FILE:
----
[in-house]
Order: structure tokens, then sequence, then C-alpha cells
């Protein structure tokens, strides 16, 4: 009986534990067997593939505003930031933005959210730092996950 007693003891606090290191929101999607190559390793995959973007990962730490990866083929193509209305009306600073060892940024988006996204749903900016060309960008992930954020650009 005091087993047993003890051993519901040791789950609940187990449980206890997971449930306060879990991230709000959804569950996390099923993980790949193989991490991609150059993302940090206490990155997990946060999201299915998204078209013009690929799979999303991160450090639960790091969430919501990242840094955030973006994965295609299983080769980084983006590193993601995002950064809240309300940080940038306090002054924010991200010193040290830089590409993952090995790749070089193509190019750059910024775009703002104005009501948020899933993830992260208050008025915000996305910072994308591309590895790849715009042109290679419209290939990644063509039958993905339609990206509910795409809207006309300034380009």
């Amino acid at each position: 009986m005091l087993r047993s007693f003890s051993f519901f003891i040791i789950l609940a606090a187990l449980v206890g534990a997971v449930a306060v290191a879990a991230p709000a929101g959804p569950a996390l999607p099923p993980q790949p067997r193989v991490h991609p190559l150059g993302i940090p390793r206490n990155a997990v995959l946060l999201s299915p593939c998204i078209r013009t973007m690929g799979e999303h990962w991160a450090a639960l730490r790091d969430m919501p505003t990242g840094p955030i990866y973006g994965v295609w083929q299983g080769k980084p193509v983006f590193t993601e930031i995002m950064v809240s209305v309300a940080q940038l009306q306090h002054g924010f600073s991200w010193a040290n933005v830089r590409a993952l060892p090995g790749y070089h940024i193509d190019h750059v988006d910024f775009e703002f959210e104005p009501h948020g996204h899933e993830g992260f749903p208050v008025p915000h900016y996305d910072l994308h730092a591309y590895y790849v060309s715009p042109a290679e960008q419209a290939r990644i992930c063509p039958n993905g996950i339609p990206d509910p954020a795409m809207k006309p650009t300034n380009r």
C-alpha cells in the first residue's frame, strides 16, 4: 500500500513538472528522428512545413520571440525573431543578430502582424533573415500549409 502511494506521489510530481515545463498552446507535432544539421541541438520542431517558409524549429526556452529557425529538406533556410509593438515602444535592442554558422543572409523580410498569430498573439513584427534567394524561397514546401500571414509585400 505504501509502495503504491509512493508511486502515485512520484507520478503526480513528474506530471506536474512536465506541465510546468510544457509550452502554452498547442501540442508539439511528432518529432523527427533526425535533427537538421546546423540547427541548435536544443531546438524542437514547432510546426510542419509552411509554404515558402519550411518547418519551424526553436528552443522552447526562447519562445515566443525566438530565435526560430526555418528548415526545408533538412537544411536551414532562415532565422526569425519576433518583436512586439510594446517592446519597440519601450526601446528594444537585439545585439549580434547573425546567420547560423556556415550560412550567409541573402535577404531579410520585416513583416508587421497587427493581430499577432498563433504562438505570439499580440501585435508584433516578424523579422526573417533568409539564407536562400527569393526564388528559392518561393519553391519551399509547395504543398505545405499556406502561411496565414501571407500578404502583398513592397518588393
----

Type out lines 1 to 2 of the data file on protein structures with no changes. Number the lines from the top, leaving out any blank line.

[in-house]
Order: structure tokens, then sequence, then C-alpha cells